Or, how one reporter predicts the future of some stocks
If majority of the electoral votes pulls the lever for Sen. Barack Obama, don’t keep your hopes up on investing in real estate securities at least according to the predictions of an Associated Press reporter. Stephen Gandel picked stocks that are most likely to benefit from Obama’s possible triumph following the bullish runs of oil stocks in Bush’s tenure. After all, political influence runs in the blood of our industries.
So what made the grade for Gandel’s picks?
• Healthcare stocks – particularly that of hospitals that will cater more to the uninsured.
• Infrastructure securities – since Obama aims to provide jobs through public works
• Alternative energy investments – because more research funding will be expended for it.
Three types of stocks with no mention of real estate securities don’t come as a surprise anymore.
The real estate slump and tighter bank credit applications are clear indications why your portfolio needs to beware the Real Estate Investment Trusts. These entities invest in real estate and other property assets. Like other publicly traded companies, firms have to distribute their taxable income to shareholders in the form of dividends. The National Association of Real Estate Investment Trusts claims that REITs can increase the returns in an investor’s portfolio brought about by the advantages that it contributes to diversification. They also attest that the returns are generally higher than bonds.
In a way, Gandel describes what a portfolio manager would tell to you over the phone. There will be gains in healthcare, infrastructure and alternative energy. Likewise, we expect nothing of the same kind in real estate. For one, the $700 billion bail out plan hasn’t been ironed out by the government yet. Obama proposes a stronger oversight to control against fund misappropriation and an assurance that the taxpayers’ money will be recovered after Freddie Mac and Fannie Mae recuperate. It should be the start of overhauling the industry and the economy but it can never push back values prior to the crisis early on.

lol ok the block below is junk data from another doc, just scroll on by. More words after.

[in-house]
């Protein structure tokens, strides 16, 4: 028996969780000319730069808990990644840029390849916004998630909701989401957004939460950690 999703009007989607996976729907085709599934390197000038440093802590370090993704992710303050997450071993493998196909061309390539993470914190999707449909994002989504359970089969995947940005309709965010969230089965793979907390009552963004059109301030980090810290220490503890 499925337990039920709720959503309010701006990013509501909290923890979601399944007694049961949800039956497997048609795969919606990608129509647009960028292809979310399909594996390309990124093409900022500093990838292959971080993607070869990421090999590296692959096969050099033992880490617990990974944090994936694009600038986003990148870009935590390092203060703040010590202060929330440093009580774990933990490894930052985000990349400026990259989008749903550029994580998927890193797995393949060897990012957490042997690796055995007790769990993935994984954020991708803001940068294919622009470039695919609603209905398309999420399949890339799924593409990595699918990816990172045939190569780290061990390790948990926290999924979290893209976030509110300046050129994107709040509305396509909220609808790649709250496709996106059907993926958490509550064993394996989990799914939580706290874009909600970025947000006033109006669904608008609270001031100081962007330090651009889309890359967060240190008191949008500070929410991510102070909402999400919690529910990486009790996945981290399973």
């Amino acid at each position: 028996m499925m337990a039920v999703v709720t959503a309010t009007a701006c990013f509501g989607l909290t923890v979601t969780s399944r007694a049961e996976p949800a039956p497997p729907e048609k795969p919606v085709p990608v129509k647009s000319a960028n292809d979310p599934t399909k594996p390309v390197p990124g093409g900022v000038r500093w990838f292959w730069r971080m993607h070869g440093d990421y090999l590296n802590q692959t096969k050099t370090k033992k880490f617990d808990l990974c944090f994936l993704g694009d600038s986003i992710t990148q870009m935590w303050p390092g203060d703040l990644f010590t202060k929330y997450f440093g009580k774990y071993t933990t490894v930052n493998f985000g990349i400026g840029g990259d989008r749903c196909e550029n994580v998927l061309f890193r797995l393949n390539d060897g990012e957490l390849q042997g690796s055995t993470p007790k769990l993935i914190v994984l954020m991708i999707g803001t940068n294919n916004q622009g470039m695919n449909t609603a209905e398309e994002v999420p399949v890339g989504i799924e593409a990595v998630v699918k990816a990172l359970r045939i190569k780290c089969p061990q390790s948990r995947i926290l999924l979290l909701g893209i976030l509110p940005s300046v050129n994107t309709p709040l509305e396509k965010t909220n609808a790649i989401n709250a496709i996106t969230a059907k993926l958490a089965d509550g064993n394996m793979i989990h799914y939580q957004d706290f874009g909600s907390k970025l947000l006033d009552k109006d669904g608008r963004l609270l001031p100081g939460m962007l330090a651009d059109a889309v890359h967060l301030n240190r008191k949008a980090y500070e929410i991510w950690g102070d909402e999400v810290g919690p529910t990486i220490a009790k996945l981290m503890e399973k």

Obama’s tax plan includes raising the capital gains tax. In addition, some speculate that the tax plan will require carried interests (which are now taxed as capital gains) to be taxed as ordinary income. This single move will greatly affect commercial real estate development and investments moving forward, as investors will not have the same financial securities in developing properties and real estate as they have in the past.
As stated in GlobeSt.com‘s recent article, Karla K. Dennis, CEO of Cohesive, a Tax Advisor Firm in Cypress, CA says that “Tax planning will become more than a key factor in deciding how to maneuver your commercial real estate.”
For now, few are taking the risks of adding REIT’s to their portfolio. Investors are more cautious and only returns with fewer calculated risks will get them back on the bandwagon this time.